Announcement

Collapse
No announcement yet.

cyano blues

Collapse
X
  • Filter
  • Time
  • Show
Clear All
new posts

  • cyano blues

    guys for some weird reason I am producing a ton of cyano I have made several water changes to no noticeable avail.

    I use a six stage ro/di filter all in good shape

    bulbs are older but not super old 7ish months or so

    I have a bunch of flow and no changes to that to equate to a sudden massive increase

    The bulbs could be the problem but I am just not sure: I do not use any sort of phosphate remover nor have I checked that value but with the large amount of water change going on I can not figure how I could have that much of a problem as to not be solved by dilution

    coral growth is about the same

  • #2
    I had an issue with cyano that i just solved (with the help of Aaron at Phishy) Turns out the pellet food i was using was loaded with phosphates. I quit feeding that and started running phosban in a geo reactor along with regular waterchange and one week later it is gone. I too was doing two wc per week to to avail. Look into the food but id run a nice ammount of gfo if i were you. Bulbs could be the issue as well but at 7 mos i doubt it

    Comment


    • #3
      Yeah food was the first thing that came to mind for me too.

      Comment


      • #4
        all Rods: original and breeders Nothing else

        not saying its not the food but Rod has such a good rep for quality that its hard to believe that is the source.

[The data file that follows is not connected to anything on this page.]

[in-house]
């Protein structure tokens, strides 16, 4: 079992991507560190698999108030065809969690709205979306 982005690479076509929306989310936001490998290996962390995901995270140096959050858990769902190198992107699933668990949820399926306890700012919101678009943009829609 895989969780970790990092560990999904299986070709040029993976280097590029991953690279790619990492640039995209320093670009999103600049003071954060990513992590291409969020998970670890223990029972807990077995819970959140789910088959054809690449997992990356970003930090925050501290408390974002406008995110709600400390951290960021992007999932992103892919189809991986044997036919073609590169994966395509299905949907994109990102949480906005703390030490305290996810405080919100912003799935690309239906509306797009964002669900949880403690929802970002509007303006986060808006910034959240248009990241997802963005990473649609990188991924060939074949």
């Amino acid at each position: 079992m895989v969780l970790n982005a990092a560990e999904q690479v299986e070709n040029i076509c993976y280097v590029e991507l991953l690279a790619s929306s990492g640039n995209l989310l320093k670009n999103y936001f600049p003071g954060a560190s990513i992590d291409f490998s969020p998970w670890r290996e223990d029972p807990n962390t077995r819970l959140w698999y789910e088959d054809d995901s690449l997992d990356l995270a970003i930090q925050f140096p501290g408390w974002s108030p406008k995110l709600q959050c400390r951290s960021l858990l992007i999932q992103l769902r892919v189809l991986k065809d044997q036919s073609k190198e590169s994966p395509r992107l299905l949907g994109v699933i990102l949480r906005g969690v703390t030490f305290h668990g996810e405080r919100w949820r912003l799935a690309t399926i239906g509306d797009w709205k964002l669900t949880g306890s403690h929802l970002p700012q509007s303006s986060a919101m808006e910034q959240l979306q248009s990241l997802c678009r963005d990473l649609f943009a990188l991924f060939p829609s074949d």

maybe its a combination thing ?? food, bulbs, ???

        Comment


        • #5
          Dave, frozen fish food is basically pure phosphates. Try cutting your feeding in half and see what happens. Reminder: One change at a time.

          Comment


          • #6
            I had always read that Rods was much lower than most folks

            but I will take that advice for sure! Thanks guys,

            Comment


            • #7
              Great article by Randy bout phosphates
              http://www.advancedaquarist.com/2012/3/chemistry


              Actually cyanobacteria feeds on nitrogen and carbon. I'd just let it run it's course but you can turn your lights off for three days and try to manually siphon it out which will help.

              Comment


              • #8
                I will have to wait until the weekend to read this as baseball has already begun and I am on the road driving my son from one town to the next LOL (actually really love it)

                Thank you in advance for the link: do you think that turning the lights off for the three days will be harmful to the corals???

                Comment


                • #9
                  Originally posted by Hollback View Post
                  Dave, frozen fish food is basically pure phosphates. Try cutting your feeding in half and see what happens. Reminder: One change at a time.
                  Jason:

                  Can I ask a question about this? If all frozen foods are wrought with phosphates, do you mean:

                  1. Retail, prepackaged frozen foods have a ton of phosphates, for whatever reason
                  2. Even, making your own food and freezing it will add phosphates to the tank when fed
                  3. That we should prefer/only feed dry food, or thus,
                  4. To avoid phosphates one should only feed live food

                  I wasn't aware of the phosphate issue with frozen food. I've always made my own food, but do supplement with pellets when I'm lazy.

                  I won the raffle for the Rod's food at the Frag Swap last year, and I was using Mantis' food a little here and there, and I've not seen any algae spike, but admittedly, I've not checked my phosphates for a couple months.